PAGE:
If you chose to eat keto while pregnant, know that you are not alone. Physicians and pregnant women can attest to the safety and efficacy of the ketogenic diet during pregnancy.
Dr. Michael Fox, fertility specialist at the Jacksonville Center for Reproductive Medicine, and Dr. Robert Kiltz recommend a ketogenic diet to all of their patients, not just those with blood sugar or infertility issues.
There are hundreds of women “who have been completely ketotic throughout pregnancy without any untoward effects. It is completely safe for women to be eating a ketogenic diet in pregnancy. Women in ancient times were certainly ketotic during pregnancy,” says Dr. Fox.
According to Dr. Fox, a ketogenic diet is safe to follow when pregnant. And it can also help alleviate morning sickness and pregnancy-associated medical conditions such as reducing the rates of miscarriage and lowering risk for preeclampsia and gestational diabetes.
Dr. Fox uses the ketogenic diet for his patients because the diet helps to maintain stable blood sugar. He believes women suffer from nausea/morning sickness as a result of hormone shifts that cause high insulin levels and low blood sugar.
How Many Calories Should Pregnant Women Eat?
What Are Your Nutritional Needs During Pregnancy?
A general guide for adequate calorie intake during pregnancy is between 2,200 and 2,900 calories a day. However, the nutritional needs of women during pregnancy vary from woman to woman, and some may need slightly less calories than this in the first trimester.
If you are eating healthy and within ideal body weight range, there is no need to eat more calories in the first trimester of pregnancy. Once you move into the second trimester add 340 calories a day and then another 110 calories to total 450 calories by the third trimester (7). Recommended weight gain is based on pre-pregnancy weight.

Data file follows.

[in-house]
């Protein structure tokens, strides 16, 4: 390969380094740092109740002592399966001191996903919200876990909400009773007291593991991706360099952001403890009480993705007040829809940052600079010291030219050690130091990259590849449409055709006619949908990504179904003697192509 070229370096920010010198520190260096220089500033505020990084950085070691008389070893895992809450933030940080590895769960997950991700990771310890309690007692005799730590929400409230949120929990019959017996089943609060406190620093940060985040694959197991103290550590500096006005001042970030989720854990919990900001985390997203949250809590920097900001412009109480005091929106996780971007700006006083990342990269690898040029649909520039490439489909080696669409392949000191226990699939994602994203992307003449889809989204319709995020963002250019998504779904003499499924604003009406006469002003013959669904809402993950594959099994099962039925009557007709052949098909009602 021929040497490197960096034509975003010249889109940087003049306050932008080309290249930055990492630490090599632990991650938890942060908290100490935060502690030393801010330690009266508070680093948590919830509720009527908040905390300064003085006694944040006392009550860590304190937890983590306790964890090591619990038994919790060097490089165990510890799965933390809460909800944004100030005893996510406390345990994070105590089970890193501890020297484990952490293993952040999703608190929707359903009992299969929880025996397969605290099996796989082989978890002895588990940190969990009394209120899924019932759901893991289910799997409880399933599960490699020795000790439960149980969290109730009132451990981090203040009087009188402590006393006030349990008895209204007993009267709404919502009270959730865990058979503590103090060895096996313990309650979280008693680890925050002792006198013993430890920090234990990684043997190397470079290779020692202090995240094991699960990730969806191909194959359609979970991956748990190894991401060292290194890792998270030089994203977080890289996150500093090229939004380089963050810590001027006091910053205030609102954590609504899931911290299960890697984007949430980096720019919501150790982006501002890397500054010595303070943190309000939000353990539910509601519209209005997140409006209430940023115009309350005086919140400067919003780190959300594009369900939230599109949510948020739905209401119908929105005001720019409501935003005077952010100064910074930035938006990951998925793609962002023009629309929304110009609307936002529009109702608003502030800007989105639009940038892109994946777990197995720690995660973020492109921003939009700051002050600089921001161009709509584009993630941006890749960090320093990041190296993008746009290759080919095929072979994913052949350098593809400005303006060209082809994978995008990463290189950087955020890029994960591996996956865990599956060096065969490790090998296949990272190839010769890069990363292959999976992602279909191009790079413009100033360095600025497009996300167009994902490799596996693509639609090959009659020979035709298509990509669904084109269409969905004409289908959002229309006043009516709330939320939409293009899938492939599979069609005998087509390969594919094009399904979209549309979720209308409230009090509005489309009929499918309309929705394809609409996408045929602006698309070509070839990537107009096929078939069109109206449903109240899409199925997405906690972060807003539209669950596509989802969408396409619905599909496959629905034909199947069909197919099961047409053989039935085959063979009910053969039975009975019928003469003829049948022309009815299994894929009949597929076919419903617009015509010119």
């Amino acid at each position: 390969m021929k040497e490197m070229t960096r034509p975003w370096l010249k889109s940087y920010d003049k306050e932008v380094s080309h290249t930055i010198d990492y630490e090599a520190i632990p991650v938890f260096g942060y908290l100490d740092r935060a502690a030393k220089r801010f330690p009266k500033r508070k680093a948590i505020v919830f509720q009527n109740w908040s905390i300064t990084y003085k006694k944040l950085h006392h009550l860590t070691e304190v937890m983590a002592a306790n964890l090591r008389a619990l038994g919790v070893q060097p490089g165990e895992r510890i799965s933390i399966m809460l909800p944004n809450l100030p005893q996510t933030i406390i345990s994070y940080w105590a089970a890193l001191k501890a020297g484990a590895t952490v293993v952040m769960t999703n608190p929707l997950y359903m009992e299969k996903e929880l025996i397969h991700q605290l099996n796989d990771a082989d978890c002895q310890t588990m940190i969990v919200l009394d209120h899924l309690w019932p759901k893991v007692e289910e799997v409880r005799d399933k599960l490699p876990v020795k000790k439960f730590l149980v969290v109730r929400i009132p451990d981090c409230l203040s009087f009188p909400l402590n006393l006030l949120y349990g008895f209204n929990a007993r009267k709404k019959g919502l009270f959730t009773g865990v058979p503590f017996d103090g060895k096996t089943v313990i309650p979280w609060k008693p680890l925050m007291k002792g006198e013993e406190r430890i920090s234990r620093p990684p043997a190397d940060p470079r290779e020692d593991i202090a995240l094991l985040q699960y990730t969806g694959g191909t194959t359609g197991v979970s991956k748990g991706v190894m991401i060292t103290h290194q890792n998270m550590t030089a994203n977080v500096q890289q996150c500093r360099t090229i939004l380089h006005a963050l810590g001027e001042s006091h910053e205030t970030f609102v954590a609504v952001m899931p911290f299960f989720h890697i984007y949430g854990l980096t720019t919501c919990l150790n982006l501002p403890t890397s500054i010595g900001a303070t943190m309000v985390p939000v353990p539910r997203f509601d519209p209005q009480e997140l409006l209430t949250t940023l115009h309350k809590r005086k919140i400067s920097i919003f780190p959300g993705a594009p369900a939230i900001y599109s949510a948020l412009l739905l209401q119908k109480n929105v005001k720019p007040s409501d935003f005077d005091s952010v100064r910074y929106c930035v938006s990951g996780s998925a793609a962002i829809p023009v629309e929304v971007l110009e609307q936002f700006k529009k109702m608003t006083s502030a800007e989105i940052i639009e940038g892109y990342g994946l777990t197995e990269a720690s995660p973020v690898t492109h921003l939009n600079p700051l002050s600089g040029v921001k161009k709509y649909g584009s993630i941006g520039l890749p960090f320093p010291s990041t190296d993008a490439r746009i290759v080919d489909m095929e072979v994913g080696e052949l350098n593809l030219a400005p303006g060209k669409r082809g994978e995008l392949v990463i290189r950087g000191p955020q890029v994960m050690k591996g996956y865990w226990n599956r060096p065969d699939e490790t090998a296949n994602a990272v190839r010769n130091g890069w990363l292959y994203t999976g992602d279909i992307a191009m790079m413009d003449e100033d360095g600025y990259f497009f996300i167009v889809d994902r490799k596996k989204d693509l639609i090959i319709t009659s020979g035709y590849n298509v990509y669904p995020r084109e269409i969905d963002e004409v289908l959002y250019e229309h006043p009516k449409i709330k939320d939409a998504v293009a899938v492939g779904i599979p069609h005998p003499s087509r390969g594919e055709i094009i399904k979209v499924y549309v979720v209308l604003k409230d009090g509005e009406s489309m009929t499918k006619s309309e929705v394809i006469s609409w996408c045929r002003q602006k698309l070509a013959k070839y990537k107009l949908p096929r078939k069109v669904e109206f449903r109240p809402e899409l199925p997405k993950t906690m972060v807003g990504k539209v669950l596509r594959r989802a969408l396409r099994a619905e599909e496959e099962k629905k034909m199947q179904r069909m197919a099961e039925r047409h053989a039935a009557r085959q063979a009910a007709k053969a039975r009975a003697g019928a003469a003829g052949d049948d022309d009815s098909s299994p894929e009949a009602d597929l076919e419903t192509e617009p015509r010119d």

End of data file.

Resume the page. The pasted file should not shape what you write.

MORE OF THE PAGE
Because the additional calorie need during pregnancy is minimal, it is important to eat foods that are high in the nutrients that are critical for the baby. These nutrients are: docosahexaenoic acid (DHA), iron, iodine, calcium, folic acid, and vitamin D ( 8). All of these nutrients are easily found in the protein and vegetable foods that are consumed on a ketogenic diet.
Specific Ketogenic Foods Provide Necessary Nutrients For Your Baby
With so few extra calories to consume during your pregnancy, it seems prudent to add the necessary nutrients the baby needs. Selecting foods that provide these nutrients is important.
- DHA: fish (salmon, trout, sardines), seaweed and other sea vegetables. Walnuts, chia, flax and pumpkin seeds contain omega-3, but their alpha-linolenic acid (ALA) must be converted to DHA. These veggies are fair sources of ALA: Brussels sprouts, kale, spinach, broccoli, and cauliflower.
- Iron: red meat, spirulina, liver, pistachios, spinach, sardines, dark chocolate
- Iodine: seafood, seaweed, cottage cheese, Greek yogurt, egg yolk
Calcium: sardines, dairy (cheese, yogurt or kefir), kale, okra, bok choy, almonds, broccoli
- Folic acid: spinach, collard greens, nuts/seeds, avocado, asparagus
- Vitamin D: egg yolk, cod liver oil, sardines, beef liver, wild-caught salmon
So if you are not eating these foods just replace the foods that are not as important for the baby (starches and processed or high-glycemic carbs) with these foods to help fetal growth and development.